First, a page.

the schools of his native town afforded.

On reaching his majority he left the farm, and engaged in trade
with his brother and a Mr. Scott at Portland, Maine, the firm name
being "S. & C. Merrill & Co." Their business proved unsuccessful.
He removed to the State of Virginia, and taking a contract to build a
railroad out of Petersburg, was able to make enough money to pay his
mercantile obligations at Portland. Soon after returning to Portland
he took a contract to build a military road from Lincoln to Holton,
which brought him profits enough to enable him to purchase lands in
Maine, the sales of a portion realizing for him a moderate fortune. In
1836 he came to Michigan in company with ex-Governor Coburn, and
entered large tracts of land in the vicinity of Port Huron and returned
to Portland. In 1837 came the financial crash, and his partners in the
Maine lands still unsold, becoming demoralized, proposed to quit-claim
to him provided he would assume all the liens upon them. Mr. Merrill
accepted the proposal, fulfilled the conditions, and thus became the
owner of large tracts of land in that State. He then engaged in lum-
bering in Maine and Michigan, and in 1848 took up his permanent
residence in Michigan, made more extensive purchases of pine lands in

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various parts of the State, and built mills at Saginaw and Muskegon, and
continued the lumbering business up to the period of his death. In 1858,
he biiilt the block on the corner of Jefferson and Woodward avenues,
known as the " Merrill Block," one of the finest in the city of Detroit.

In religious belief, Mr. Merrill was Unitarian ; in politics, an old
Whig, during its existence ; and at the organization of the Republican
party, united with it. He, however, never sought political prominence,
but was zealous in promoting the success of his party. He was
generous, and the demands of distress, physical or financial, appealed
to his sympathies and received practical relief. He was one of the
founders of the Unitarian Society organized in Detroit in 1850, and
gave liberally towards the erection of its church edifice, which was
dedicated in 1852.

While Mr. Merrill was successful in business and left a vast
fortune, he was not grasping or parsimonious, and in many of his
ventures he was known to furnish capital for his associates.

Mr. Merrill was born in Falmouth, Maine, January 3, 1792. In
1836 he married Miss Frances Pitts, daughter of Major Thomas Pitts,
of Cambridgeport, Mass. She died in 1870, two years before the death
of Mr. Merrill, which occurred December 28, 1872. One daughter,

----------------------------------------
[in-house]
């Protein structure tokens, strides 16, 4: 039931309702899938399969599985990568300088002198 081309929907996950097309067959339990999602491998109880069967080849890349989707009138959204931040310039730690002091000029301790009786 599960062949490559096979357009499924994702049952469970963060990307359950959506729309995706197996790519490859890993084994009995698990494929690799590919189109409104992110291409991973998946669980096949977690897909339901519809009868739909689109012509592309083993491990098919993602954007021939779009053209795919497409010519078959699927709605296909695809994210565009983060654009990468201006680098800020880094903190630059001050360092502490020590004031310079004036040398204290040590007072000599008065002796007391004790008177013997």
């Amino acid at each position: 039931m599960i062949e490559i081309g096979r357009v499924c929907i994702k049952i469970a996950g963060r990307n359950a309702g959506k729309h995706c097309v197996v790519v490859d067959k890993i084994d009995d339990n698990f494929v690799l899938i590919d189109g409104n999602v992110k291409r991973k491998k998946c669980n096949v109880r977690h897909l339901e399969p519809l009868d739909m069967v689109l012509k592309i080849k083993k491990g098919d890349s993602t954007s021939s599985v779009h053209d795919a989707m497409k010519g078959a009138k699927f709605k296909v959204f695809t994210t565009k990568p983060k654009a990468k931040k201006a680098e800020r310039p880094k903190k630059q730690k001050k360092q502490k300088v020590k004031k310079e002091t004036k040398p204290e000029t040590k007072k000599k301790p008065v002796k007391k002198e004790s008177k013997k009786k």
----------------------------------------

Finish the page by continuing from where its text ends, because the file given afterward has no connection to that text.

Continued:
Mrs. Thomas W. Palmer, of Detroit, survives.


N. B. Rowley, long and well known in Detroit as a manufacturer
of locks, bells, tools and other implements for the house and shop, was
born in the town of Ogden, Monroe county, N. Y., November 17, 1813.
After acquiring a common school education, at the age of eighteen
years, he determined to go west, and cutting loose from boyhood asso-
ciations, came to Michigan, landing at Detroit in the fall of 1831. From
Detroit he proceeded to the town of Ypsilanti, where he married Miss
Eudette L. Miller, in 1836. She was a native of Geneva, Genesee
county, N. Y. She died February 22, 1890, leaving her husband and
two children to survive her, Mr. M. N. Rowley, of Detroit, and Mrs.
Mary Caroline Ney, of Indianapolis.

Mr. Rowley has ever been an ardent and active supporter of
Republican institutions, and has ever taken pride in maintaining the
dignity and interests of his adopted State. At the call for volunteers
by Governor Porter, in 1832, during the Black Hawk War, so called,
he was one of the first to respond. In 1835, when Governor Mason
decided that a resort to arms could only settle and maintain the honor
of Michigan, in her contest over the line between it and Ohio, he
tendered his services, and again when war was declared with Mexico,

— 145 —

he volunteered and accompanied General A. S. Williams through the
entire continuance of the war. It is to such men that we owe the
preservation of those principles which actuated the fathers of American
liberties, to peril life, property and family to defend and perpetuate
them. During the recent civil war, age only prevented him from enter-
ing the army in defence of the Union, nevertheless he contributed time
and means without stint, and in this way demonstrated his devotion to
the Constitutional Government of his country. Mr. Rowley, although an
ardent Republican, has never been ambitious for political emoluments,
has never sought or held a public office. He is the honored secretary
of the State Association of Veterans of the Mexican War, of which
Gen. Andrew T. McReynolds, is President, and is active in his efforts
to preserve the reminiscences of that war. Among the business men
of Detroit his integrity is unquestioned, and he enjoys the confidence
and respect of all who know him. His recent affliction by the death of
his wife was a severe blow, and has broken up those pleasant domestic
relations which he has always loved, and which were a source of joy
and comfort to him in the journey of Hfe.


Hiram Millard was born in Wayne county, N. Y., in 1825, came to
Michigan in 1835 ^"^ engaged in farming and cleared up two
farms. He recently retired from farming and has taken up a permanent
residence in Detroit. Mr. Millard bears upon his face the impress of
an energetic, firm but kind-hearted man, and one possessing integrity
and strong sense of personal responsibility.


George Morehouse was born in the State of New York, and
came to Detroit with his parents in 1835. ^" his early life he worked
on a farm with his father, between Wayne and Dearborn. He then
learned the carpenter's trade, came to Detroit, and for a number of
years was a member of a firm of builders known as Morehouse,
Mitchell & Co., and did a large and profitable business. He has now
retired from active business.


Zachariah Chandler, late United States Senator, was born in
Bedford, New Hampshire, December loth, 1813. He received his
education at the schools and the academy of his native town, and in

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1833 moved to Detroit and engaged in the dry goods trade, which